Before I share the “Dos and Don’ts” here are Frank’s 6 Ps for event planning.


Here are Frank’s Dos and Don’ts for Crisis Management.

  1. Don’t Panic.
    Panicking doesn’t solve anything.  It paralyzes decision-making.  This is your time to Lead.  Even if you don’t quite know what to do, it is important to keep everyone working together for solution.
  2. Don’t React.
    This is a time for measured decision-making.  Keep in mind, you are reacting to a symptom of what is wrong, not the cause.  Do Assess What’s Going On.  Avoid paralysis through analysis.  This is a time for rational decision-making.
  3. Don’t Get Caught By The Predictable.
    Always think “what if.”  As the event leader, this is the time to play “preventive defense.”  Determine Plan A, Plan B and Plan C.
  4. Don’t Walk Alone.
    In order to be successful, you must have a great team in place.  Empower them to make decisions that can help you in your time of crisis.
  5. Don’t Be An Information Hog.
    Secrecy has no place during a crisis.  Always communicate with your team and provide updates as frequently and clearly as needed.
  6. Don’t Take Your Eye Off The Ball.
    Remember to prioritize.  Don’t spend your time focusing on what happened 2 hours ago.  Try to stay in the moment and manage what is taking place now.
  7. Don’t Blame.
    Assessing blame is the last thing that you should do.  After the event is over, you and your team should spend quality time investigating what went wrong so that you can build in contingencies for the future.
  8. Take Time to Rehearse.
    Bring together your team and rehearse your event several times before it actually begins.  This process will allow you to build trust and confidence and allows for contingencies.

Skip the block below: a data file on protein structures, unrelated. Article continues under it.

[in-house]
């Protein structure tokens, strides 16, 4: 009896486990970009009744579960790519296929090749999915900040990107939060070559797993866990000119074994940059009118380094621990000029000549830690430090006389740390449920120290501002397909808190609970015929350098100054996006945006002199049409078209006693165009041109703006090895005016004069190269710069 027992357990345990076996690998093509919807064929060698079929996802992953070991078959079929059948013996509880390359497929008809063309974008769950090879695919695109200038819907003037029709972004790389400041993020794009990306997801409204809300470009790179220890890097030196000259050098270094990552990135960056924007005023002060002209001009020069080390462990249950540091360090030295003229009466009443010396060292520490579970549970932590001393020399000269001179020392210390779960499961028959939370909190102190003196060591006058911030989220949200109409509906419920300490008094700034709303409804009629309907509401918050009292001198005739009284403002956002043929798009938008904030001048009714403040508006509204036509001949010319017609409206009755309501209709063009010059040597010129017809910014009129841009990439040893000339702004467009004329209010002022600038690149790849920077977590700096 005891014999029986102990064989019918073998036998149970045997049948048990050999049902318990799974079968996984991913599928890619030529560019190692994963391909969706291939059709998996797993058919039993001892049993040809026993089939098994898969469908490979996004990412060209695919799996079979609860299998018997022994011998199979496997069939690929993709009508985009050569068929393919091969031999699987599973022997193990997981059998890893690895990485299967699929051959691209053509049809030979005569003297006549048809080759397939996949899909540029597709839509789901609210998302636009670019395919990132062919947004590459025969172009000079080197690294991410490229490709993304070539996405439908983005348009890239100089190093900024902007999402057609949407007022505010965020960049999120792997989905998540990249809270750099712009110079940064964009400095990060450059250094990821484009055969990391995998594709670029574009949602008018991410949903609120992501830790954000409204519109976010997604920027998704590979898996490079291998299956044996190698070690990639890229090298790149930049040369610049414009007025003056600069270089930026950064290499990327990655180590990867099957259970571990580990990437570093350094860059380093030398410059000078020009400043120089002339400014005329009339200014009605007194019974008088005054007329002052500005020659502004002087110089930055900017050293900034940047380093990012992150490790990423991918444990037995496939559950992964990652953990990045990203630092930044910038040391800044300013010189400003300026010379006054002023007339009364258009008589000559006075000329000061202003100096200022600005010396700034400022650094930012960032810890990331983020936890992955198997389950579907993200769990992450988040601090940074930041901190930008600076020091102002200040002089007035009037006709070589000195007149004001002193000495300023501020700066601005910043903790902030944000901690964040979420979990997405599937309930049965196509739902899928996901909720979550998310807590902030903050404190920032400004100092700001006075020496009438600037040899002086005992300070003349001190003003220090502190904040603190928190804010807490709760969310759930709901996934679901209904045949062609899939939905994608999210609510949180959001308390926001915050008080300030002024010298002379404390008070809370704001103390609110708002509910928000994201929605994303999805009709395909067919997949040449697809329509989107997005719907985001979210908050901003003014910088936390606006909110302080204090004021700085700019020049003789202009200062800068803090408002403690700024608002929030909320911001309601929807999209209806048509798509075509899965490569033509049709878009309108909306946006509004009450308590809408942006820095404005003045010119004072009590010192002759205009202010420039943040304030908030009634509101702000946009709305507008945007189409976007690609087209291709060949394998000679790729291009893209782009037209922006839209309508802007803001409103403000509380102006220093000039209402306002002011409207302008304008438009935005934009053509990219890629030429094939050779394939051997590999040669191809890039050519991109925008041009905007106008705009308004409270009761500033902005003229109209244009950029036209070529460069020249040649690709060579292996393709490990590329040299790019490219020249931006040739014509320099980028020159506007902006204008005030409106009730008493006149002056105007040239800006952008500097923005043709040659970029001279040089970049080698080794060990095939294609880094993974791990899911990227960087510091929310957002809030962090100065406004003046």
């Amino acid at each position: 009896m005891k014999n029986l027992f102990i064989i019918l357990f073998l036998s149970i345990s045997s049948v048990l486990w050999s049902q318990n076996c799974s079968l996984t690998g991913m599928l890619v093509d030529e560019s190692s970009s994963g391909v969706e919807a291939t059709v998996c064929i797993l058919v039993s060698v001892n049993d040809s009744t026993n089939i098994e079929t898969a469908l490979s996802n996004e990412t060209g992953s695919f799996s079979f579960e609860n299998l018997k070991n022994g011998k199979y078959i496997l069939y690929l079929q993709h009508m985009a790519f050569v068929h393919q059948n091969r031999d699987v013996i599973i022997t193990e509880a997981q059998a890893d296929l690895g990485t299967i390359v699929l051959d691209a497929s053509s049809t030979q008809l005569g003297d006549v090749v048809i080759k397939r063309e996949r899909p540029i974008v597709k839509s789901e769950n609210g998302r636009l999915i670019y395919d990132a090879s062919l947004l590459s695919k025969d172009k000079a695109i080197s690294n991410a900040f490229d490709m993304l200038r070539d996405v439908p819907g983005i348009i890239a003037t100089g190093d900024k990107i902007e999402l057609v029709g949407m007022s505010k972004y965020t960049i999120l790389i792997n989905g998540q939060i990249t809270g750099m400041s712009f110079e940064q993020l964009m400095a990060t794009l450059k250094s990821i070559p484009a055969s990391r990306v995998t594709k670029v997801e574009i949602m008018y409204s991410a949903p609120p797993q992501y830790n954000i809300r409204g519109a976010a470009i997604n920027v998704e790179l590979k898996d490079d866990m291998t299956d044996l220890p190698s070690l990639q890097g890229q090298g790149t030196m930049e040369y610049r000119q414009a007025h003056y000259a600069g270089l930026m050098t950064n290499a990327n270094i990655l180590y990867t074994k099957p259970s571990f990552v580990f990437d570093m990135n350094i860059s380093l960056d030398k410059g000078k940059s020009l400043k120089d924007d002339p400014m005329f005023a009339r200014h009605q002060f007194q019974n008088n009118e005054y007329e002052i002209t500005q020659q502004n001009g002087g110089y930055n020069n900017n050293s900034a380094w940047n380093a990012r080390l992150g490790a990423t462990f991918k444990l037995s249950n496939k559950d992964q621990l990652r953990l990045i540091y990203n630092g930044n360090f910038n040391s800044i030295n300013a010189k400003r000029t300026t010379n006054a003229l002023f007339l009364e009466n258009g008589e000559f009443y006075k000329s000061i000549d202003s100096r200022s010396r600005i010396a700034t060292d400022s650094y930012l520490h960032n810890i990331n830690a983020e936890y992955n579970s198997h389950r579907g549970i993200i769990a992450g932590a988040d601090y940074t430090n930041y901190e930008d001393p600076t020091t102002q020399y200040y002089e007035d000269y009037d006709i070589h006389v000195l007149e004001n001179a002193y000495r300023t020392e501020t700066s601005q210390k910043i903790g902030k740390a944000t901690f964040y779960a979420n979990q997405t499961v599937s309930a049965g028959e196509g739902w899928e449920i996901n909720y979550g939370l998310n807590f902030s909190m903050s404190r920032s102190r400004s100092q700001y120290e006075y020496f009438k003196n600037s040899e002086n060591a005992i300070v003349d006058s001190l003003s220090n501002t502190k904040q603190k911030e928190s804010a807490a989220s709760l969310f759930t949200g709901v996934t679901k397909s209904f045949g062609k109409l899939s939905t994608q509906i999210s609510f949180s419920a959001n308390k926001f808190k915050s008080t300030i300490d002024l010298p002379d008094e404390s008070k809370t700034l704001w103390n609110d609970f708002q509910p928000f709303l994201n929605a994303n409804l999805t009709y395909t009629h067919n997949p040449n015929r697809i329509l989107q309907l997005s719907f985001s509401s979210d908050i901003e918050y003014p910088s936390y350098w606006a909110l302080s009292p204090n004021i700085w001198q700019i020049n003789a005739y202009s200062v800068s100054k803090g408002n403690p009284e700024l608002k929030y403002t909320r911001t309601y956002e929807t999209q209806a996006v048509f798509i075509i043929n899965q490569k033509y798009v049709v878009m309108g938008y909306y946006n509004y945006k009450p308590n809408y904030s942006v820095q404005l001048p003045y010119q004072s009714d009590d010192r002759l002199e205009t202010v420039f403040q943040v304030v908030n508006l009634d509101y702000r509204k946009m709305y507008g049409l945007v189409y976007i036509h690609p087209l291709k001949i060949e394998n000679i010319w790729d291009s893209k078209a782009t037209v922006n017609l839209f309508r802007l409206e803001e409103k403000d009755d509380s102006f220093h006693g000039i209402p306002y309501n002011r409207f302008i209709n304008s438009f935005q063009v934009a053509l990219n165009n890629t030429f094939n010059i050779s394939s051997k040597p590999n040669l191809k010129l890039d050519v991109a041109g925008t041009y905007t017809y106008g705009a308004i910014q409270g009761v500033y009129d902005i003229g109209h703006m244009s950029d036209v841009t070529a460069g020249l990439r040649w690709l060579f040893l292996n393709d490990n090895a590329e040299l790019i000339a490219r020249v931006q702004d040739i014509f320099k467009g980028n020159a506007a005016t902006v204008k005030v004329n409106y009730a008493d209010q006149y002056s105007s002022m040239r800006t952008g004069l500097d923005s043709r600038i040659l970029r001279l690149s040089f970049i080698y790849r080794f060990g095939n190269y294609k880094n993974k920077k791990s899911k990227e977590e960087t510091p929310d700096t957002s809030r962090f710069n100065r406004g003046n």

In closing, I thought you would like to hear from directly from Frank.  Please follow this link to learn more about What To Do When Things Go Wrong At Events.

Frank Supovitz, President & CEO, Fast Traffic Events
Frank Supovitz, President & CEO, Fast Traffic Events and Entertainment

Happy Planning!



Frank Supovitz appears courtesy of Event Innovation Forum as recorded by Biz Bash Events and Entertainment –



A New Year’s Toast

Dear Friends and Colleagues:

As you know, my recent posts have focused on tips for seasoned planners and novices.  However, as we prepare to welcome 2015, I would like to offer a toast to you, for a fabulous (and prosperous) New Year.

While making plans to receive family and friends tonight’s New Year’s Eve gathering, I found myself referring to this visual “storyboard” for elegant, yet simple, entertaining ideas.  Today, I would like to share my ideas with you, in the same spirit of generosity that you have extended to me.  So here’s a toast to you my friends.

In the New Year, may your right hand always be stretched out in friendship,
but never in want.

Traditional Irish Toast

Happy New Year!

The Table Is Set

Dear Friends and Colleagues:

The holiday season is my favorite time of the year.  Most people are in good spirits, invitations to holiday events arrive at a steady pace and, most important of all, I can plan special holiday dinners for my family and friends.

I have spent the past few days looking at my favorite design magazines, and on-line resources as well, for elegant ways to dress up my holiday table.  As my dinner parties are intimate, I will use the rules for setting an informal dinner table as my guide.  However, there are some really spectacular formal table settings that I would love to try in the future.